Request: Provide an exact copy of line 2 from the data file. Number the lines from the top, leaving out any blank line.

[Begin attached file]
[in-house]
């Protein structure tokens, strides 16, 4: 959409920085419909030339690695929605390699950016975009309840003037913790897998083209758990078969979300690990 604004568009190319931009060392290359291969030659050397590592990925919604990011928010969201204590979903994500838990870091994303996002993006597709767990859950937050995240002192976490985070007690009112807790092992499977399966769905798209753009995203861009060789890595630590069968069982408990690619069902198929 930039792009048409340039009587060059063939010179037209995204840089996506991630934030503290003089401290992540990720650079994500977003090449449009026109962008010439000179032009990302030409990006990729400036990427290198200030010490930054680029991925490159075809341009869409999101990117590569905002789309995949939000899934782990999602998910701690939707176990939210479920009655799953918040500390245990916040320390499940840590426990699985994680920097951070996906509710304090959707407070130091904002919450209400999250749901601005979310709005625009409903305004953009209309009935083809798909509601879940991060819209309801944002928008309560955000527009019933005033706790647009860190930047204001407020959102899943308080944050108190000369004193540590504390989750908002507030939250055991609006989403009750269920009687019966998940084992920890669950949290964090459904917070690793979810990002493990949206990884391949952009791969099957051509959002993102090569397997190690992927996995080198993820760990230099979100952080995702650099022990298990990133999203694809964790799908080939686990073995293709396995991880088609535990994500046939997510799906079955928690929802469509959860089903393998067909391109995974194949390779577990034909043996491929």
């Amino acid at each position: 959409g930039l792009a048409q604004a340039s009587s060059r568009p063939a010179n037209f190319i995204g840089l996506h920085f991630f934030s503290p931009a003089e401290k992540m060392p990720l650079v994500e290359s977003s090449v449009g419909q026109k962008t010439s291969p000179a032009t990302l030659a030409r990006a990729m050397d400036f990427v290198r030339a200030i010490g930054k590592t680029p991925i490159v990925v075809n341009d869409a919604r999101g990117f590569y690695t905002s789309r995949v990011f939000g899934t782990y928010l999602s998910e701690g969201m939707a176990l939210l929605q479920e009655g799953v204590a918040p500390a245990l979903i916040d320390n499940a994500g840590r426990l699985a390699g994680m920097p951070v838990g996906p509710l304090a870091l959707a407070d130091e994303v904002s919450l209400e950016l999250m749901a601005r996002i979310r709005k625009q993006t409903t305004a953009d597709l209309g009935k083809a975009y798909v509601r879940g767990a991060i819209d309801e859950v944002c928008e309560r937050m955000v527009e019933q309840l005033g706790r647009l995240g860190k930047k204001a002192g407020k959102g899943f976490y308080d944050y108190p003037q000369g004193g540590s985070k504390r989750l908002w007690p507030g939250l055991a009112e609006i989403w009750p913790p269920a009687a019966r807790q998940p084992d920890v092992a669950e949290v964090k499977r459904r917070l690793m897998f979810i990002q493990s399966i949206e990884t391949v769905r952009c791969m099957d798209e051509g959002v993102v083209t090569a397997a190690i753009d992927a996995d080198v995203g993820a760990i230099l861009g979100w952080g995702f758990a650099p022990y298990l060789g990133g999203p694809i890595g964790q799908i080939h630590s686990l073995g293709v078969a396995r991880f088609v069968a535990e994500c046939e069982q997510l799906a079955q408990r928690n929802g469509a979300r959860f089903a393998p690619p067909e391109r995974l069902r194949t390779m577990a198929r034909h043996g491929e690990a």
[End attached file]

């Protein structure tokens, strides 16, 4: 959409920085419909030339690695929605390699950016975009309840003037913790897998083209758990078969979300690990 604004568009190319931009060392290359291969030659050397590592990925919604990011928010969201204590979903994500838990870091994303996002993006597709767990859950937050995240002192976490985070007690009112807790092992499977399966769905798209753009995203861009060789890595630590069968069982408990690619069902198929 930039792009048409340039009587060059063939010179037209995204840089996506991630934030503290003089401290992540990720650079994500977003090449449009026109962008010439000179032009990302030409990006990729400036990427290198200030010490930054680029991925490159075809341009869409999101990117590569905002789309995949939000899934782990999602998910701690939707176990939210479920009655799953918040500390245990916040320390499940840590426990699985994680920097951070996906509710304090959707407070130091904002919450209400999250749901601005979310709005625009409903305004953009209309009935083809798909509601879940991060819209309801944002928008309560955000527009019933005033706790647009860190930047204001407020959102899943308080944050108190000369004193540590504390989750908002507030939250055991609006989403009750269920009687019966998940084992920890669950949290964090459904917070690793979810990002493990949206990884391949952009791969099957051509959002993102090569397997190690992927996995080198993820760990230099979100952080995702650099022990298990990133999203694809964790799908080939686990073995293709396995991880088609535990994500046939997510799906079955928690929802469509959860089903393998067909391109995974194949390779577990034909043996491929």